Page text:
The first time I set foot in the Land of the Rising Sun isn’t a hazy memory. It is as clear as the sky today. Thoughts are hovering above me as I hear the birds chirping at the moment. This kind of weather can help me pen my thoughts down easier.
I can’t believe how fast time flies. It feels like it was just yesterday that I shed tears as my poor body shivered with cold in a blue mini dress. Yes, I dressed that way without thinking how cold spring was at the time I landed here. For a girl who grew up in a tropical country where the weather is mostly warm and hot, spring in Japan was like walking around inside a giant fridge. That’s how I was welcomed. I was given a chilly welcome, not a warm one. 😀
In my 9 months of getting to know Japan, it’s undeniable that there are things that have given me “aha” and “wow” moments. I’ll randomly list them down here.
This was the very first thing that impressed me. Japanese people endeavor to uphold good manners. I’ve been to places like malls, restaurants, cinemas, stations and the like, where I mostly see and experience people’s favorable behavior. One good example is when in the theater. No matter how crowded and empty it gets, not a single noise will bother you. I can’t help but compare it in the cinemas back home. Especially when it’s a romantic film, expect to hear cheers, screams, and claps in every exciting scene. It’s totally different here. People seem to enjoy the movie in the most silent way. Because of this, I’ve learned to value whispering. I also tend to enjoy the films without any sort of distraction.
It’s amazing how every household religiously segregate their garbage. My husband taught me how to be considerate like I have to wash and dry the PET bottles, cans, and food containers first before disposing them. Another thing is, wrapping up smelly rubbish would be a kind thing to do. Each house is given pamphlets about the schedule and the appropriate way of garbage disposal and people are just nice to follow. I’m proud to say that I’ve learned this the hard way and behold, my garbage bin doesn’t look like one. 🙂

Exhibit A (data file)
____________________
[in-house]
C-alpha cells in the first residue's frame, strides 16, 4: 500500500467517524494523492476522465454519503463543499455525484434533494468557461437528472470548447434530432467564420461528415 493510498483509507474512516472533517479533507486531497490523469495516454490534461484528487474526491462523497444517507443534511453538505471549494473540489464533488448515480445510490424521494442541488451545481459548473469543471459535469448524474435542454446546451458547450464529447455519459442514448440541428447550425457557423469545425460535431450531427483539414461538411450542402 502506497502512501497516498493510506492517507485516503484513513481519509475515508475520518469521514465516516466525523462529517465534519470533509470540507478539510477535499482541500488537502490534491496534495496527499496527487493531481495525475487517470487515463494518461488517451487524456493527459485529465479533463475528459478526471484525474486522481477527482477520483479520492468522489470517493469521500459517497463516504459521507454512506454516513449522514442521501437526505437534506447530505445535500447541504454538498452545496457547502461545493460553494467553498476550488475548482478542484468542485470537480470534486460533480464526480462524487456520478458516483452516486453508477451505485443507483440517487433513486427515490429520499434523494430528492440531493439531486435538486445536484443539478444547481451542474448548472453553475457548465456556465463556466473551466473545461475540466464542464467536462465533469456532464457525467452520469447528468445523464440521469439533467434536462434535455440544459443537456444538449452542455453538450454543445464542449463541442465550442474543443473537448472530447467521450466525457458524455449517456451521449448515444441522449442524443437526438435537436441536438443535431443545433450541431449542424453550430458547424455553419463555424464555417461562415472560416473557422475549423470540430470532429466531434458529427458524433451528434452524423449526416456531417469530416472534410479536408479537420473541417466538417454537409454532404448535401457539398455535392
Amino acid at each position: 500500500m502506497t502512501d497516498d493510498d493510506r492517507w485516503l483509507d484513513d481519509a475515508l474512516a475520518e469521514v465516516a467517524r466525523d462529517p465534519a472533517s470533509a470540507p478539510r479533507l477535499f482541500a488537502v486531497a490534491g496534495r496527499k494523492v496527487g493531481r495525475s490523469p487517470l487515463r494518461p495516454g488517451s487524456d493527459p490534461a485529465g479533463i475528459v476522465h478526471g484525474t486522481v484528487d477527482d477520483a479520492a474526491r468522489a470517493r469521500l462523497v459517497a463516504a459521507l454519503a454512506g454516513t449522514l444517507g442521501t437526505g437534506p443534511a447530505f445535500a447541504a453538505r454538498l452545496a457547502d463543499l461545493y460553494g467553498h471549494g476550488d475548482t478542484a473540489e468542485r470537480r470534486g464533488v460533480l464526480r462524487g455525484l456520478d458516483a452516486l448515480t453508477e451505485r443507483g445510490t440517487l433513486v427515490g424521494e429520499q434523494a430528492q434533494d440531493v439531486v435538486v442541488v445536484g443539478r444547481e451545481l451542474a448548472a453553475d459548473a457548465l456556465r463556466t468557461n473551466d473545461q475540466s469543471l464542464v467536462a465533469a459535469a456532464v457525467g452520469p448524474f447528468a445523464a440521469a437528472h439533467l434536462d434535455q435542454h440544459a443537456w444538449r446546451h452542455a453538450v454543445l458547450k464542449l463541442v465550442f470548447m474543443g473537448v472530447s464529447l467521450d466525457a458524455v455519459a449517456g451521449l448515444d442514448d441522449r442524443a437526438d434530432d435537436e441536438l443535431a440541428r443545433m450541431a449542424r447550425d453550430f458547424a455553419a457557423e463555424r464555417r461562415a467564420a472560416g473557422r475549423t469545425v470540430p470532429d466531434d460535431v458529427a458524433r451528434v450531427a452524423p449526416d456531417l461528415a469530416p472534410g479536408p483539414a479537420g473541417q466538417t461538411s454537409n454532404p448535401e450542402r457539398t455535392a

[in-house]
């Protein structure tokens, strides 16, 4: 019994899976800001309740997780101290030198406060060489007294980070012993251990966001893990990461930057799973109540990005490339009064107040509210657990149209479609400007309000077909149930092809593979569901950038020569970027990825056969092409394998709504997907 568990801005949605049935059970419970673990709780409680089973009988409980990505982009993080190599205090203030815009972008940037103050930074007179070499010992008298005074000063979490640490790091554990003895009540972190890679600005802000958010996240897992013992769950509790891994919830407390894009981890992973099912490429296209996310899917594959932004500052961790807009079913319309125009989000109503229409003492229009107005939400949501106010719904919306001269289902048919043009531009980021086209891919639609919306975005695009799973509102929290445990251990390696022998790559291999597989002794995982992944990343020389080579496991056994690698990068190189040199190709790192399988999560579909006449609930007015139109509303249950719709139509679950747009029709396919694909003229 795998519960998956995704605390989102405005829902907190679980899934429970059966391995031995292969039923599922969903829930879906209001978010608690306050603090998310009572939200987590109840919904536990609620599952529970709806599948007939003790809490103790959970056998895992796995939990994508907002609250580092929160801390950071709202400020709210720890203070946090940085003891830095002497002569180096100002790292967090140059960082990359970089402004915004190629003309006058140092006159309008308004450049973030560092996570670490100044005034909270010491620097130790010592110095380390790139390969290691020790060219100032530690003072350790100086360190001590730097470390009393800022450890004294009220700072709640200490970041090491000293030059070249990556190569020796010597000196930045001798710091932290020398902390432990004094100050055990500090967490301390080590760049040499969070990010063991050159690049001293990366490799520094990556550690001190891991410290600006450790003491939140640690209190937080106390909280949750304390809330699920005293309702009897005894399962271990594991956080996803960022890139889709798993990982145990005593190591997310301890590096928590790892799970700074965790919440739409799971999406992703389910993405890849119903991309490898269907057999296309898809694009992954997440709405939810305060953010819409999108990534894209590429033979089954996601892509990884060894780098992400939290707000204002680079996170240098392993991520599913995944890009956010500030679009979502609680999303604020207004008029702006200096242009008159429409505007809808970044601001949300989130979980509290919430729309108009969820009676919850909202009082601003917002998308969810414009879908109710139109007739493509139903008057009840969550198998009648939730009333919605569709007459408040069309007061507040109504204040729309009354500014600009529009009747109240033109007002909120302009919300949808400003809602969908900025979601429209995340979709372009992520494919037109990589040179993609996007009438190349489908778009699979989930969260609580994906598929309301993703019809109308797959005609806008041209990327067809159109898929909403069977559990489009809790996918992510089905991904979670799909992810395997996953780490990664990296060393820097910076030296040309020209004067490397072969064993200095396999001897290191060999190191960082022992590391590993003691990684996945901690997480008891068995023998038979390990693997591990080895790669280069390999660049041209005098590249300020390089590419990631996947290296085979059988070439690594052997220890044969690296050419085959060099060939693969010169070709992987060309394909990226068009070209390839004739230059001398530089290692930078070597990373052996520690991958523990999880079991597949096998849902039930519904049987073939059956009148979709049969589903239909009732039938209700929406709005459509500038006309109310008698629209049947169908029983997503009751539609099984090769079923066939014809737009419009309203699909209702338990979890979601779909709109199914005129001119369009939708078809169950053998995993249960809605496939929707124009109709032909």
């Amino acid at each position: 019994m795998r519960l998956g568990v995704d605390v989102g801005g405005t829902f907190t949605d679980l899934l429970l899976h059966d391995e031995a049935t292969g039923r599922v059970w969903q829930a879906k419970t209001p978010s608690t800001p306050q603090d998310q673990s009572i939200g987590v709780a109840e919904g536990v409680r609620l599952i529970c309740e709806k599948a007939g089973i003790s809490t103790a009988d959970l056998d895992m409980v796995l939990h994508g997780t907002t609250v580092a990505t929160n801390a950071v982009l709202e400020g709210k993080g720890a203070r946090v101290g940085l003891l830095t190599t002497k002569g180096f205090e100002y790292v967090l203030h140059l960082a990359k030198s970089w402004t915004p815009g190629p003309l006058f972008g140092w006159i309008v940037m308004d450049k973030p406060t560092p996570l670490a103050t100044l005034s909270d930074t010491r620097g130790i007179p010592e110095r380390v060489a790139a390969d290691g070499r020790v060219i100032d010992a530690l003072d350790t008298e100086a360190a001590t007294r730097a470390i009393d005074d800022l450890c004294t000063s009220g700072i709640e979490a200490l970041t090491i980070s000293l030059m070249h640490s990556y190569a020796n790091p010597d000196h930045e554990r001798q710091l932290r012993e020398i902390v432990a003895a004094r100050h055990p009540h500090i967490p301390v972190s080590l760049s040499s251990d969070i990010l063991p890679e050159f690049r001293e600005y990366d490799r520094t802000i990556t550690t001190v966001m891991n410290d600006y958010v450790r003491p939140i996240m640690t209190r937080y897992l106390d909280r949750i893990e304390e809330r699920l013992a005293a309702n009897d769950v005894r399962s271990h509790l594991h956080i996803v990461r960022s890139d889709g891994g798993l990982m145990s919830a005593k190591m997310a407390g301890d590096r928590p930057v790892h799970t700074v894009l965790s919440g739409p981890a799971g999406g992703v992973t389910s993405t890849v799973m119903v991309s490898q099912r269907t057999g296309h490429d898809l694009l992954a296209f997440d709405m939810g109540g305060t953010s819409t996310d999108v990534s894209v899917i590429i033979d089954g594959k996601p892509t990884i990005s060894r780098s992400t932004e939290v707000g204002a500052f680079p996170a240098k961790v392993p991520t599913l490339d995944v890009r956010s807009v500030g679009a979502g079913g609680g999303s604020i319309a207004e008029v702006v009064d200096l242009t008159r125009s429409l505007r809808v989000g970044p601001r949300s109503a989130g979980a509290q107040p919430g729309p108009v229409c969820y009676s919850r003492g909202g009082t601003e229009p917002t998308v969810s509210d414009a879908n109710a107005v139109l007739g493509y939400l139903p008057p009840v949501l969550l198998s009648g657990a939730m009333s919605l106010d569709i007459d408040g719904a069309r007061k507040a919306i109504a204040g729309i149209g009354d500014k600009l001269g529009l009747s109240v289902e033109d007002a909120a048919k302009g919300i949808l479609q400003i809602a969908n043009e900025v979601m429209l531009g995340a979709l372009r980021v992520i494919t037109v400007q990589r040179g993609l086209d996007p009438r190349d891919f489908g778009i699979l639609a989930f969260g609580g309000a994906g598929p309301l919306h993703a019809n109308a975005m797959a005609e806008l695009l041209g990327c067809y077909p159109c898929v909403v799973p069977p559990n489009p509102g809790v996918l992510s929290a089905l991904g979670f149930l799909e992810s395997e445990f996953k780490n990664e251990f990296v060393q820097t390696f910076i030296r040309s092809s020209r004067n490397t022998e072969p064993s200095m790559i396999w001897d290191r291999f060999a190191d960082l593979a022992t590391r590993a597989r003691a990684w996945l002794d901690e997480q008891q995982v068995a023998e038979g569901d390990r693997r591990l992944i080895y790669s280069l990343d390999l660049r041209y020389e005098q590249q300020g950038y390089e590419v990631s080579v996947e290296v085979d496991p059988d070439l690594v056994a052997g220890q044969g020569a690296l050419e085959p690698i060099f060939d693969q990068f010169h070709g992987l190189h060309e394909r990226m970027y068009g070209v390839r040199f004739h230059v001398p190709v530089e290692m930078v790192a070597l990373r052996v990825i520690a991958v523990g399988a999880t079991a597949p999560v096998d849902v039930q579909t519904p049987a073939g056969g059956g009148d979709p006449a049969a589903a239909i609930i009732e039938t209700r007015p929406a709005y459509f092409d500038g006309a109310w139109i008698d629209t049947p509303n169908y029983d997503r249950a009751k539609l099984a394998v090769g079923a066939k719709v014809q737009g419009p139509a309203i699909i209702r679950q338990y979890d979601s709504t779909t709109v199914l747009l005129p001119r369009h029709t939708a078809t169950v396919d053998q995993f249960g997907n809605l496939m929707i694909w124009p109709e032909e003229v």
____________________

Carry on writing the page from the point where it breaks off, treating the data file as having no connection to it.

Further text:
I guess, this is somehow connected to number 1. Because Japanese people don’t want to bother other people, they manifest it even in the restroom. They can manage to keep the toilets tidy and always equip with hygienic stuff like seat paper towels, seat cleaners, and so on. Not to mention the technology, which is commonly called as washlet. I’ve become so fond of it that I asked my husband to get one for our place. And now, I can’t let a day pass by without cleaning our restroom.
Smoking in public is certainly discouraged here. Thus, there are designated areas for people to puff on. Good thing is, even in the restaurants smoking zones exist.
Another thing that’s one way or another related to number 1 is the silence in the neighborhood. I’m a sucker for quiet places and I’ve never been so happy living in such a place. Back home, I’d wake up to the wailing babies, loud music, barking of the dogs, and screams of the neighbors. I’m not quite sure if this is true to the other places here, though. I sometimes feel like I’m the only person residing in this apartment building. 😀
So far, these are just a few of the good things I have learned in my 9 months of living in this beautiful country. They don’t only amaze me but they inspire me to be a better person. I’m sure there will be more to discover, admire, and learn. (✯◡✯)